The government will no longer have a single chief information officer (CIO) to oversee the use of IT across Whitehall.
The Cabinet Office said there was no need for the role any more as a cross-government role is "no longer central to delivery".
It also announced that it would be installing a new technical team to support its digital strategy across departments.
Previous government CIO Andy Nelson left his role in February this year, swapping it for the CIO role at the Department for Work and Pensions (DWP).
The news now that the government CIO role will not be filled is hardly surprising considering Nelson's responsibilities were significantly reduced in December when Liam Maxwell was promoted to the role of government chief technology officer.
The restructuring changes within the government's IT leadership team are being overseen by its chief operating officer, Stephen Kelly, who V3 quizzed earlier this year on his further reform agenda for the public sector.
"Nelson has achieved remarkable feats in the government CIO role, and the fact that he has moved to lead IT on a pivotal welfare reform project in such a high-profile department is evidence of his abilities," said Kelly.
"The legacy he has left means we are in a fantastic position to review our governance and set the direction for the future of our technology leadership.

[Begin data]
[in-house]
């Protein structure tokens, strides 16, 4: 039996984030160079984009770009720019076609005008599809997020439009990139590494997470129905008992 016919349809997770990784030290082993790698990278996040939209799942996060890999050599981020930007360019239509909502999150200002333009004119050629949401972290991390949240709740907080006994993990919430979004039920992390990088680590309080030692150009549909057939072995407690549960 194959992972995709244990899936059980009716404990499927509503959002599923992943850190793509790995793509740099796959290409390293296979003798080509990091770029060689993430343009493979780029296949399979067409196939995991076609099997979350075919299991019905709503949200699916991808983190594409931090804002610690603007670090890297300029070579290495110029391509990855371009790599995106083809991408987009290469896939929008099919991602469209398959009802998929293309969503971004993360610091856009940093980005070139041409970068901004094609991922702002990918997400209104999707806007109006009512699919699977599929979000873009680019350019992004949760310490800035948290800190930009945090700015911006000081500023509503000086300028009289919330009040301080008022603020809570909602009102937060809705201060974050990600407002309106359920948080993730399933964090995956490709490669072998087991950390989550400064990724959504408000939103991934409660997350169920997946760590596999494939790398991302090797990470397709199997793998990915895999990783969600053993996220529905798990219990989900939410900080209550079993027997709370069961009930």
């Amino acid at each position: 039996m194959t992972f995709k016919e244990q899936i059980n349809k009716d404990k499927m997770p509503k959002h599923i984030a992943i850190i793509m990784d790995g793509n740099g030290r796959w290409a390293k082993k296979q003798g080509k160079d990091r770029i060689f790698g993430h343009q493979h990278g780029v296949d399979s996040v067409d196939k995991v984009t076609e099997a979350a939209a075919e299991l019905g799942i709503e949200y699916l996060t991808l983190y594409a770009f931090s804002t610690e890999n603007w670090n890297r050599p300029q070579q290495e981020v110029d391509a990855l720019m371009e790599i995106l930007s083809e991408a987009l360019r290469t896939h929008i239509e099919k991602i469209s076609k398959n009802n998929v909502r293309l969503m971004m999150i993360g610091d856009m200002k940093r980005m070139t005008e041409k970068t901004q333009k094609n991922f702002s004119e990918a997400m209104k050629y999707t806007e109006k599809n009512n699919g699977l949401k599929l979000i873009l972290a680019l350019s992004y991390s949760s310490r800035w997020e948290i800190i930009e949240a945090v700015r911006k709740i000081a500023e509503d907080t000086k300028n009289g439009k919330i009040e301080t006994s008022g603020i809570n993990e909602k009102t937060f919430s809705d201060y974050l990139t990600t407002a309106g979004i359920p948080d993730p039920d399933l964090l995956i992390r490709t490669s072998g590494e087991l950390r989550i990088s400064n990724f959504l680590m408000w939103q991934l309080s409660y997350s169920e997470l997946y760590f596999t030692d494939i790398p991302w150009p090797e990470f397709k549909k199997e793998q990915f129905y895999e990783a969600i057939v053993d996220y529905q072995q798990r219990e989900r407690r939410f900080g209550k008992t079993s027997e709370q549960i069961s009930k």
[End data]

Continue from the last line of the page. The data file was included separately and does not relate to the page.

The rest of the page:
"Governance is central to promoting a web-based, user-focused and participative culture - because it reflects what our users need from government digital services, but also because it helps us to deliver on our efficiency and reform priorities."
Kelly has also announced the appointment of 14 senior technical advisors to work as part of Maxwell's team in order to support government departments in their moves to digital channels.
Apart from the new team of technical advisors, the Cabinet Office said all departments need to ensure they have appropriate digital capabilities in-house, including specialist skills, in order to drive the Digital Strategy forward.
A beta version of a Digital by Default Service Standard is now available.
The Cabinet Office has said by April 2014, all new or redesigned government services must meet this new standard. This is intended to ensure consistency and quality across the government's digital services.
The Civil Service Reform Plan was published by the government in June 2012 and set out the need for departments to move to a "digital civil service".
Departments were told they must soon be ‘digital by default' in skills, style and how citizens use services to interact with government.
The Government Digital Strategy followed on from the reform plan in November 2012 and set out a clear vision for digital services to be created.
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